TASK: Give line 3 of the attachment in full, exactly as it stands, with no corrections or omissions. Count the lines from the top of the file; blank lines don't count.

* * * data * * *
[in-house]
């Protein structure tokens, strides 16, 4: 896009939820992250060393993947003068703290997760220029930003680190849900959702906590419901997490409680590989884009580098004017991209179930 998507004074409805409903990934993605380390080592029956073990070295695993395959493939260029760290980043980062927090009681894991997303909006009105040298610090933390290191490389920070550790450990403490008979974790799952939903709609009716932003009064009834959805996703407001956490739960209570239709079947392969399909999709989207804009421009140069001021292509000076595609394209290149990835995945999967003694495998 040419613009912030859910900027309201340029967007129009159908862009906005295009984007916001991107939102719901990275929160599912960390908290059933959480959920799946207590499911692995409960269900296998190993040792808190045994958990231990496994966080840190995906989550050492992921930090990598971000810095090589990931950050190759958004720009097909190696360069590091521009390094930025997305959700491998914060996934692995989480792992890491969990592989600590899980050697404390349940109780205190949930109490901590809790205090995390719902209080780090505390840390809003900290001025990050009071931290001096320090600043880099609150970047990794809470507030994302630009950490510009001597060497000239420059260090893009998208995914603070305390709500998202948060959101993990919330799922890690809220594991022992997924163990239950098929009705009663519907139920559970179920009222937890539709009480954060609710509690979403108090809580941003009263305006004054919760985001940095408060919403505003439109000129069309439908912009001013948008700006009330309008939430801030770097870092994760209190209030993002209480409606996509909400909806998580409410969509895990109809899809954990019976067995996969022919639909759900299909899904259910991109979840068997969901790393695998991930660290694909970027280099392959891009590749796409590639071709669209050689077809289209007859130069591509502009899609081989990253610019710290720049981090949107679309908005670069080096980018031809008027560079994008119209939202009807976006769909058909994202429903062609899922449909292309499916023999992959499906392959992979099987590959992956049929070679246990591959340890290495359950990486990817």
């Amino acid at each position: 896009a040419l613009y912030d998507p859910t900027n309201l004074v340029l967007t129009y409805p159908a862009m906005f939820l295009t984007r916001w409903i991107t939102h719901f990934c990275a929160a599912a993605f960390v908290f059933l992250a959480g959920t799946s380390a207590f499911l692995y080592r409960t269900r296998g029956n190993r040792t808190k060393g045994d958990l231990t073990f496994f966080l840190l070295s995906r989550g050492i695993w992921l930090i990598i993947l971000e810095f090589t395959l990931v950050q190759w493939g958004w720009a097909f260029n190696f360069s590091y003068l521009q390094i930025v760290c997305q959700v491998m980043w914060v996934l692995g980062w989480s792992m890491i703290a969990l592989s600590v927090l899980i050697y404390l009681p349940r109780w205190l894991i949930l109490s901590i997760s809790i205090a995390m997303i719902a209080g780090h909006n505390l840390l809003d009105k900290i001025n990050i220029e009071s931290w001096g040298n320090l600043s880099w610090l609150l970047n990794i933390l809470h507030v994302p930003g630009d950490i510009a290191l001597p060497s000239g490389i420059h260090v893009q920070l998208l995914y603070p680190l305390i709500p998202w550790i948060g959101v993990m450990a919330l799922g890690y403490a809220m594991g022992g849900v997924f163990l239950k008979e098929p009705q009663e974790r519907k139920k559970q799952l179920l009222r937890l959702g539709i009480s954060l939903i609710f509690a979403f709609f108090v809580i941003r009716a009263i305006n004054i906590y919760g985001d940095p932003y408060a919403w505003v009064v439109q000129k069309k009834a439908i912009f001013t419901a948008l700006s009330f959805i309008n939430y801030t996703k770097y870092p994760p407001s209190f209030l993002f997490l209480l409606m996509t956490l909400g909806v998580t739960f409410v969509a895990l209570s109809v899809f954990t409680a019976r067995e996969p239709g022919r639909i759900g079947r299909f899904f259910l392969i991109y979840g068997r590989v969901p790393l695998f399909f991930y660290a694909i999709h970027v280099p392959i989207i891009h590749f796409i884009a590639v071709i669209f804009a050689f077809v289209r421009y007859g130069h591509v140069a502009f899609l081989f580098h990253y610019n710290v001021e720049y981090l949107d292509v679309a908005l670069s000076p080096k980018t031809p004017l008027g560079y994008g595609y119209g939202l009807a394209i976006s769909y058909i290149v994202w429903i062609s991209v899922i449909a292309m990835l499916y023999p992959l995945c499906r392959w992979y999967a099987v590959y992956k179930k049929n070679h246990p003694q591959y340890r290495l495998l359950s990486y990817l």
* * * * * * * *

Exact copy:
């Amino acid at each position: 896009a040419l613009y912030d998507p859910t900027n309201l004074v340029l967007t129009y409805p159908a862009m906005f939820l295009t984007r916001w409903i991107t939102h719901f990934c990275a929160a599912a993605f960390v908290f059933l992250a959480g959920t799946s380390a207590f499911l692995y080592r409960t269900r296998g029956n190993r040792t808190k060393g045994d958990l231990t073990f496994f966080l840190l070295s995906r989550g050492i695993w992921l930090i990598i993947l971000e810095f090589t395959l990931v950050q190759w493939g958004w720009a097909f260029n190696f360069s590091y003068l521009q390094i930025v760290c997305q959700v491998m980043w914060v996934l692995g980062w989480s792992m890491i703290a969990l592989s600590v927090l899980i050697y404390l009681p349940r109780w205190l894991i949930l109490s901590i997760s809790i205090a995390m997303i719902a209080g780090h909006n505390l840390l809003d009105k900290i001025n990050i220029e009071s931290w001096g040298n320090l600043s880099w610090l609150l970047n990794i933390l809470h507030v994302p930003g630009d950490i510009a290191l001597p060497s000239g490389i420059h260090v893009q920070l998208l995914y603070p680190l305390i709500p998202w550790i948060g959101v993990m450990a919330l799922g890690y403490a809220m594991g022992g849900v997924f163990l239950k008979e098929p009705q009663e974790r519907k139920k559970q799952l179920l009222r937890l959702g539709i009480s954060l939903i609710f509690a979403f709609f108090v809580i941003r009716a009263i305006n004054i906590y919760g985001d940095p932003y408060a919403w505003v009064v439109q000129k069309k009834a439908i912009f001013t419901a948008l700006s009330f959805i309008n939430y801030t996703k770097y870092p994760p407001s209190f209030l993002f997490l209480l409606m996509t956490l909400g909806v998580t739960f409410v969509a895990l209570s109809v899809f954990t409680a019976r067995e996969p239709g022919r639909i759900g079947r299909f899904f259910l392969i991109y979840g068997r590989v969901p790393l695998f399909f991930y660290a694909i999709h970027v280099p392959i989207i891009h590749f796409i884009a590639v071709i669209f804009a050689f077809v289209r421009y007859g130069h591509v140069a502009f899609l081989f580098h990253y610019n710290v001021e720049y981090l949107d292509v679309a908005l670069s000076p080096k980018t031809p004017l008027g560079y994008g595609y119209g939202l009807a394209i976006s769909y058909i290149v994202w429903i062609s991209v899922i449909a292309m990835l499916y023999p992959l995945c499906r392959w992979y999967a099987v590959y992956k179930k049929n070679h246990p003694q591959y340890r290495l495998l359950s990486y990817l």